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NINA ROGERS/SAGAMORE STAFF

Hayley Brower

New York native Hayley Brower is a new reading specialist at the high school. She earned her undergraduate degree at the University of Rochester, and through a program called Teach for America, she discovered her love for teaching. She was an English teacher in Chicago for three years, and after experiencing a failing education system firsthand, she went into the graduate program at Harvard University to become a reading specialist.

 

What made you decide to become a reading specialist?

When I was a teacher in Chicago I was working on the South Side. The history there is that it’s racially segregated, and a lot of the schools are just terrible. I had a lot of students that had tons of difficulties with reading. They were coming to me as 10th graders, and they were reading at a 4th or 5th grade level. I knew that I wanted to go back to school and become a reading specialist so I could help kids that were in that position.

 

Have you always wanted to be a teacher?

For the longest time I thought I was going to be a lawyer, and then I graduated college and did not know what I was going to do with my life. I applied for this program called Teach For America. Basically, through this program, you have to teach for two years, and then you can go on and do other things. Within my first week of teaching through this program, I knew that I loved it and that it was going to be a lifelong thing. I was so glad that I did not go to law school.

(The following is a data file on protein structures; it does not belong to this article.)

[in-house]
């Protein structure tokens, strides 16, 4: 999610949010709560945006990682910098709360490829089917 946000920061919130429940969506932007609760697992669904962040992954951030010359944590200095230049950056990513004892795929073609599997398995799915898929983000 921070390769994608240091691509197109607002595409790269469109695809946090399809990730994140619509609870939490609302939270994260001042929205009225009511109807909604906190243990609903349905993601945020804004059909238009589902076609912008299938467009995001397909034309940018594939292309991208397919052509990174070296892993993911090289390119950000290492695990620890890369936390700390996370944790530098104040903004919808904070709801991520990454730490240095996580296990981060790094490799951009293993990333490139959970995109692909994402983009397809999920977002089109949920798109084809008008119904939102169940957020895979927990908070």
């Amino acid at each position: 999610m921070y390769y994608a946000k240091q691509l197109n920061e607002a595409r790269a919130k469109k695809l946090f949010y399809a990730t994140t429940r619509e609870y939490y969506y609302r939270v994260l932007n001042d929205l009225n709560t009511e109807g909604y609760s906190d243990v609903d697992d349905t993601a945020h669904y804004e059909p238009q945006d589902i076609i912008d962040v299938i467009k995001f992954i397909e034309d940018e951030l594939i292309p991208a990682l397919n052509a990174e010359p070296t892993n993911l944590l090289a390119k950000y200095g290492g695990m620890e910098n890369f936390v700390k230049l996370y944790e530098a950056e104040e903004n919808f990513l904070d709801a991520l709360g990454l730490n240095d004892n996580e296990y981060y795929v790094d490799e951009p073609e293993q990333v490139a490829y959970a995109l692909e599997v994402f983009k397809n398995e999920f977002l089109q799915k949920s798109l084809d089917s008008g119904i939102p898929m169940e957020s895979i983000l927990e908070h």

What is your teaching style?

More than anything, I focus on relationship building before we even get into the curriculum. Kids with reading difficulties especially need to be able to trust their teacher before they are willing to take that leap and feel comfortable reading with you. Typically, by the time they reach high school they’ve experienced so much failure in their careers that they are avoiding it. Them knowing that I’m someone that’s safe to be around and safe to fail around is really important to me. All teachers will say relationship building is important, but that is key to my practice before I can even start material.

 

Who are your mentors, and in what way have they influenced you?

In Chicago, I had this wonderful instructional coach named Shariba Rivers. She taught me the value of getting kids to just love reading. She really taught me that kids need to love you. They need to love the material that you’re offering them, and so instead of offering some of the classics that were boring to kids I would try and pick books like The Kite Runner or a book called Little B that would appeal to them. She also taught me the value of a loud classroom. She loved loud and boisterous learning.  

 

What do you say to your students when they are struggling?

I think it needs to be specific to the kid, and you need to know their learning style. Are they the type of kid who if you say, ‘you can do it’ they’ll get right on it or are they the type of kid that needs you to say, ‘hey, you’re slacking, stop!’? So knowing the kids’ personality and knowing what their goals are outside of high school is really valuable too. Then you can say things like, ‘yes, this is hard. Yes, you’re struggling, but you need to be able to read in order to get to this place in life, whatever that place is.’ Really knowing the kids inside and out is important.

 

Do you have any specific goals this coming school year?

It’s still early to tell, but the main goal is to have students see me this year and then not need to see me again. Our goal is to get them up to grade level, and then they are out, and they are ready to tackle the high school. Whether or not I will meet that goal with everyone, we will see, but that is what I have in mind.

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